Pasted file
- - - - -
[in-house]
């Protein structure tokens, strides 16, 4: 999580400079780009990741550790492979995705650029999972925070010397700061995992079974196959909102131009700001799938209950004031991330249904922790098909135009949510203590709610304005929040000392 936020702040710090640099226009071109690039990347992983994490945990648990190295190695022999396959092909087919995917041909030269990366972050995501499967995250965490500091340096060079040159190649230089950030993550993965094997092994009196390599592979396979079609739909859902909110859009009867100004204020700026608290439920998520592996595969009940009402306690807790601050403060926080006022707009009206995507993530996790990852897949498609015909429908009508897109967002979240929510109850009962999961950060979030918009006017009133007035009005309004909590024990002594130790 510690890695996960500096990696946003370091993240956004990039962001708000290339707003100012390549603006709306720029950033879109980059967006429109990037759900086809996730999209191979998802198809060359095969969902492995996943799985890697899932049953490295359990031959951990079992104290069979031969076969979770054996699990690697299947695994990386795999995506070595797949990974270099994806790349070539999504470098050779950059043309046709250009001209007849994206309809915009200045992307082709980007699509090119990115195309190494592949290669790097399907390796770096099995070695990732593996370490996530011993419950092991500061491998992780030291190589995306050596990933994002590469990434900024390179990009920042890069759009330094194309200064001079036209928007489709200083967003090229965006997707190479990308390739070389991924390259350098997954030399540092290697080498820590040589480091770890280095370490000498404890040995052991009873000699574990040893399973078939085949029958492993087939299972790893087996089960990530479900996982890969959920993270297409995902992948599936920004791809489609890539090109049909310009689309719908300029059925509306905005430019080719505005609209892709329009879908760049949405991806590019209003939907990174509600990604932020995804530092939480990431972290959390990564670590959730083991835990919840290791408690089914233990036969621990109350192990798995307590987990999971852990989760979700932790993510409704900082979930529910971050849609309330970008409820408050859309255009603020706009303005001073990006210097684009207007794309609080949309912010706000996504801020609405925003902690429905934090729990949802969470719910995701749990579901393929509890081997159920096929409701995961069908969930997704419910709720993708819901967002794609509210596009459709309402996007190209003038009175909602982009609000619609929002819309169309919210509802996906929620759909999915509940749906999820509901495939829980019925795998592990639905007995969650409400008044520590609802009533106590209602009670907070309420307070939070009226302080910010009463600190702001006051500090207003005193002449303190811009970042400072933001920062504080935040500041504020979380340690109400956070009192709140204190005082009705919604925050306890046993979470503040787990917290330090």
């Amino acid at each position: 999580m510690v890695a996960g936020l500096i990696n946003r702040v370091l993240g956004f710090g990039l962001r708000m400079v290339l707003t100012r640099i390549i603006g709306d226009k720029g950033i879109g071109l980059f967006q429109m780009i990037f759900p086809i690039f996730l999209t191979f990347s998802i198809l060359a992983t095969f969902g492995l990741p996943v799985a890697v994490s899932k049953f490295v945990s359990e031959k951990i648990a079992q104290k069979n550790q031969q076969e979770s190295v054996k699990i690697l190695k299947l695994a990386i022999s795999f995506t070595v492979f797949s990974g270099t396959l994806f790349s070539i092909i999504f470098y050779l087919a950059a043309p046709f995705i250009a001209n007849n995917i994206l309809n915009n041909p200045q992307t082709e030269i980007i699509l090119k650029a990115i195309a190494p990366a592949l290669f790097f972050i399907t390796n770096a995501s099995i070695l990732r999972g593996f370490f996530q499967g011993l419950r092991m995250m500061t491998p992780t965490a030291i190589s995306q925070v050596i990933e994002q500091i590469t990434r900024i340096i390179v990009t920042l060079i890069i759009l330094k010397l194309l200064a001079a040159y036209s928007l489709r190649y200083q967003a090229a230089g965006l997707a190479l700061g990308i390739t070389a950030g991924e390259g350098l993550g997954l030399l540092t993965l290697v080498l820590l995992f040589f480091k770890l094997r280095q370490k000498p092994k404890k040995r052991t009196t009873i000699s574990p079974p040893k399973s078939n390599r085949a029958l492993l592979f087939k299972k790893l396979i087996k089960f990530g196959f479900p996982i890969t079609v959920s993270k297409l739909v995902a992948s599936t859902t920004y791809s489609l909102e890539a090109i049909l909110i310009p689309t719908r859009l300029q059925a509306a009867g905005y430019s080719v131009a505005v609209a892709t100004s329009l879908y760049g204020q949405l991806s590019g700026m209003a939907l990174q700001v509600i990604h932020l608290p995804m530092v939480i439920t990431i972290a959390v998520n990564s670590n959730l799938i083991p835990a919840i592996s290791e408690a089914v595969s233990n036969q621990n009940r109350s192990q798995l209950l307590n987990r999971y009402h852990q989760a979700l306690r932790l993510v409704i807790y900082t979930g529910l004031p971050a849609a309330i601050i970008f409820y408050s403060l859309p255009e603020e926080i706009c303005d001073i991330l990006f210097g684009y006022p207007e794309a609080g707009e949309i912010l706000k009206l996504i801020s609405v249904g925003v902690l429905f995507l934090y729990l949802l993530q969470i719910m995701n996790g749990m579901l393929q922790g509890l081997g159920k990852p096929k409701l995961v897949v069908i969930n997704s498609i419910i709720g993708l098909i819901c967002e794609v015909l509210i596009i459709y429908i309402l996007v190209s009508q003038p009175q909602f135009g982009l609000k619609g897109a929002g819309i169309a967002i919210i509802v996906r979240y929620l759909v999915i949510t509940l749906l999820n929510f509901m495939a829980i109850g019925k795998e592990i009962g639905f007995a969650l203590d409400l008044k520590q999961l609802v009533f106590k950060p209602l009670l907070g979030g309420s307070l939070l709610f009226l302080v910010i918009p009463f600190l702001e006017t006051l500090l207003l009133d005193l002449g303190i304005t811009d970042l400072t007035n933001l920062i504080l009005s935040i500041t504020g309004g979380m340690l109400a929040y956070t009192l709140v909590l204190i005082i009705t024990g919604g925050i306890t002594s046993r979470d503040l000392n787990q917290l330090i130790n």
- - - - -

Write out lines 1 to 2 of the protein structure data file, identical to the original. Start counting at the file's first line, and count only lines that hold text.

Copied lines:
[in-house]
């Protein structure tokens, strides 16, 4: 999580400079780009990741550790492979995705650029999972925070010397700061995992079974196959909102131009700001799938209950004031991330249904922790098909135009949510203590709610304005929040000392 936020702040710090640099226009071109690039990347992983994490945990648990190295190695022999396959092909087919995917041909030269990366972050995501499967995250965490500091340096060079040159190649230089950030993550993965094997092994009196390599592979396979079609739909859902909110859009009867100004204020700026608290439920998520592996595969009940009402306690807790601050403060926080006022707009009206995507993530996790990852897949498609015909429908009508897109967002979240929510109850009962999961950060979030918009006017009133007035009005309004909590024990002594130790 510690890695996960500096990696946003370091993240956004990039962001708000290339707003100012390549603006709306720029950033879109980059967006429109990037759900086809996730999209191979998802198809060359095969969902492995996943799985890697899932049953490295359990031959951990079992104290069979031969076969979770054996699990690697299947695994990386795999995506070595797949990974270099994806790349070539999504470098050779950059043309046709250009001209007849994206309809915009200045992307082709980007699509090119990115195309190494592949290669790097399907390796770096099995070695990732593996370490996530011993419950092991500061491998992780030291190589995306050596990933994002590469990434900024390179990009920042890069759009330094194309200064001079036209928007489709200083967003090229965006997707190479990308390739070389991924390259350098997954030399540092290697080498820590040589480091770890280095370490000498404890040995052991009873000699574990040893399973078939085949029958492993087939299972790893087996089960990530479900996982890969959920993270297409995902992948599936920004791809489609890539090109049909310009689309719908300029059925509306905005430019080719505005609209892709329009879908760049949405991806590019209003939907990174509600990604932020995804530092939480990431972290959390990564670590959730083991835990919840290791408690089914233990036969621990109350192990798995307590987990999971852990989760979700932790993510409704900082979930529910971050849609309330970008409820408050859309255009603020706009303005001073990006210097684009207007794309609080949309912010706000996504801020609405925003902690429905934090729990949802969470719910995701749990579901393929509890081997159920096929409701995961069908969930997704419910709720993708819901967002794609509210596009459709309402996007190209003038009175909602982009609000619609929002819309169309919210509802996906929620759909999915509940749906999820509901495939829980019925795998592990639905007995969650409400008044520590609802009533106590209602009670907070309420307070939070009226302080910010009463600190702001006051500090207003005193002449303190811009970042400072933001920062504080935040500041504020979380340690109400956070009192709140204190005082009705919604925050306890046993979470503040787990917290330090």